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Media relations 101: It’s all in the strategy

Jul 8, 2021

People often think of media relations as coordinating interviews with journalists, securing magazine placements, planning media events and arranging broadcast segments. While I do love the glamour and rush of press conferences and seeing my client on TV, these events are the end result of hard work and a highly intentional and individualized strategy.

A media relations strategy is the calculated deployment of messages to tell an organization’s story. It’s the process of figuring out a message and distributing it to the right media sources so you can reach your target market efficiently and effectively. Mass distribution (or what we like to call a “spray and pray”) is when we send press materials to a large list of media outlets. While this may make sense at first, it’s like playing darts with a blindfold on hoping to get a bullseye.

Strategy is about understanding your brand’s “why,” which evolves from a lengthy information-gathering period during client onboarding. The learning curve to understanding your client’s field of expertise is short. As PR practitioners, we become experts on subject matter — what often feels like overnight — to target the appropriate media markets and build the most effective strategy. 

I’m sure you’ve gathered by now that a media relations strategy must be calculated and tactful, because when executed properly: 

It builds trust. Potential consumers are still far more persuaded by people they trust — and that includes journalists, bloggers and influencers.

It establishes authority. Authority comes with being an industry leader; once a brand is established as an authority in the field, it often opens other doors for them to speak on their topic of expertise.

It creates sustainability. Sustainability in media relations is about staying relevant. A press release is no longer reserved for product announcements or executive changes; it can be used to promote anything from blogs to social media.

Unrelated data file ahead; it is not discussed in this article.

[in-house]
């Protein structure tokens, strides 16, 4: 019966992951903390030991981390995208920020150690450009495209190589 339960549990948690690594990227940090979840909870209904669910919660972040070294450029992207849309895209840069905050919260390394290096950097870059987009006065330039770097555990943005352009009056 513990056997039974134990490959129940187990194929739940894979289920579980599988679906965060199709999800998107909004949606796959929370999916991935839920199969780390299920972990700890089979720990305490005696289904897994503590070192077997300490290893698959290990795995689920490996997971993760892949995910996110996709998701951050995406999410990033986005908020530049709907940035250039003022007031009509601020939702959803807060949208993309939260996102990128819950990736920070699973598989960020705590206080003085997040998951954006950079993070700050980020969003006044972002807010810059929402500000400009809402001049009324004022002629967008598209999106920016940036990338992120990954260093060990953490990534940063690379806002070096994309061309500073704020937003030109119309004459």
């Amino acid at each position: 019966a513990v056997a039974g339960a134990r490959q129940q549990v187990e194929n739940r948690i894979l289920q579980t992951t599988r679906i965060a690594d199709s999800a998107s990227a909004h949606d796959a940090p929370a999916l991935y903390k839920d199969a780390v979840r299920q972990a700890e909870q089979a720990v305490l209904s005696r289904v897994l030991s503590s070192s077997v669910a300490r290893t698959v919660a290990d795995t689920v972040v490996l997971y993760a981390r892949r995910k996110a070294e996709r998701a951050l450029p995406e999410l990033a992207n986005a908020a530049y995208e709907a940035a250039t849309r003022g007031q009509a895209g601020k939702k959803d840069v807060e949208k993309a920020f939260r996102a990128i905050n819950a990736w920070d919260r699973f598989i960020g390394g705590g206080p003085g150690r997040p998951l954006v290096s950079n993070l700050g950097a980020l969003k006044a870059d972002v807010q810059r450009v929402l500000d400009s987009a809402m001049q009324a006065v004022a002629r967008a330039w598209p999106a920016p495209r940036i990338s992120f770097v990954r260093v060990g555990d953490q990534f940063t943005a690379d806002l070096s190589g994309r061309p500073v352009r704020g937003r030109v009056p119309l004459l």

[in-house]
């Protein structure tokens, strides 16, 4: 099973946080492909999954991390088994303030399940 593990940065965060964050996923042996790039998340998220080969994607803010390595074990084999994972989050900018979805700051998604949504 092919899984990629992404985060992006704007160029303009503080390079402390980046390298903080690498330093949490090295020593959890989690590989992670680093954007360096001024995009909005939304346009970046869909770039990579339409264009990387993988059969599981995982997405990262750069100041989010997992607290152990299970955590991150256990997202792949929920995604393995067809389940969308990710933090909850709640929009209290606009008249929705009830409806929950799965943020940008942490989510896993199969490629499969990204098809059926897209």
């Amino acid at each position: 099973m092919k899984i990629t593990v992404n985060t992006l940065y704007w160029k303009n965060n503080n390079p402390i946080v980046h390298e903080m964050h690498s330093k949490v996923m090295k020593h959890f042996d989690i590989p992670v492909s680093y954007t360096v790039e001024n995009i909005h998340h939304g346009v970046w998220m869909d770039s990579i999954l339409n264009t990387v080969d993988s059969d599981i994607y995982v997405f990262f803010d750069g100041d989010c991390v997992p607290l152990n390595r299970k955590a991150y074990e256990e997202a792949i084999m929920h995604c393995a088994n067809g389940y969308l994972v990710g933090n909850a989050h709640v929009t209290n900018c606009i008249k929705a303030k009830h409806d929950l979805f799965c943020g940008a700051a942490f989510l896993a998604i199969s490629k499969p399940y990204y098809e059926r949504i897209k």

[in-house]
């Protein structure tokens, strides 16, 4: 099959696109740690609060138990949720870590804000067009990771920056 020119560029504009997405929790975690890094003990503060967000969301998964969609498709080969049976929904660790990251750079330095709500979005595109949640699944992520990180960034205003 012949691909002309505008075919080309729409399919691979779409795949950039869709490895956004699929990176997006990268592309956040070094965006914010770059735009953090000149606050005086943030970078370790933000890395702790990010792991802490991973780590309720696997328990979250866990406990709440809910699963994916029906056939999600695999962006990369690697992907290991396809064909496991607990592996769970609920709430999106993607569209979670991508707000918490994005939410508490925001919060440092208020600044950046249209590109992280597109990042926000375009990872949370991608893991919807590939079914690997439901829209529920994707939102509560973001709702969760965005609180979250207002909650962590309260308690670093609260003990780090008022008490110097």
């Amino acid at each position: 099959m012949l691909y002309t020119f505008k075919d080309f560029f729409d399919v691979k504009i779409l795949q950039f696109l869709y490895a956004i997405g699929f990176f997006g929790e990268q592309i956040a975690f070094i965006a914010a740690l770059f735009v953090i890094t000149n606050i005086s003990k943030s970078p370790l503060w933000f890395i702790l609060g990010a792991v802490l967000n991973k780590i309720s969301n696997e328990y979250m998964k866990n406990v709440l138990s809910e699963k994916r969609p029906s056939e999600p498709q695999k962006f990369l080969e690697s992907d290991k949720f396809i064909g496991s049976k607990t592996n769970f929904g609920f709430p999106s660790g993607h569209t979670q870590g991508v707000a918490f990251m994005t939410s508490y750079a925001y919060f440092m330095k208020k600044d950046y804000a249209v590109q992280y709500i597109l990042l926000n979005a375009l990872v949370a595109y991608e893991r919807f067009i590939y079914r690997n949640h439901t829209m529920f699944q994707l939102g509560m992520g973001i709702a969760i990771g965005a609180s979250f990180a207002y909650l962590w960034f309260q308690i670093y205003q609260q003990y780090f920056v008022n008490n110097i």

It encourages growth. Growth means increasing the reach, recognition and trust of a brand through media relations. For many new businesses, a key media placement can propel audience growth forward at a much faster pace than they would have been able to accomplish without media relations as part of their strategy.

There is no one-size-fits-all approach when it comes to media relations strategy; it’s entirely situational. Knowing your brand and its mission are essential to making tactical decisions on collateral, timeline and execution. I may not be able to give you the what for your specific situation, but I can give you the how. Here are some tips I’ve gathered from experience for developing a successful media strategy. 

Be inventive. Think beyond traditional media outreach and determine if there’s a better format for your specific story (i.e. op-eds, white papers, social media campaigns, blogs or human interest stories). Take it a step beyond a press release to help you stand out.

Be strategic. A media list with 10 targeted media contacts that you trust and have relationships with is better than a list of 40 pulled together without strategy.

Be concise. It’s possible to be creative and clear. Craft your message intentionally and inform your reader from the start on the subject matter and why it’s important.

Be timely. I spend at least 30 minutes reading the news each morning to be sure I’m aware of current events and trends. Journalists move quickly and look to PR pros to get them information when it’s most relevant. Always be ready to turn on a dime.

Be aligned. This is key! Remember that information-gathering period I mentioned earlier? Make sure your story details tie back to the mission and values of your organization or client.

As a PR practitioner, you are so much more than a consultant to your client; you become an ally and business partner to their mission. These tips are just a starting point to help you execute your media relations strategy with intention and set the foundation for media relations success. 

Tags: media relations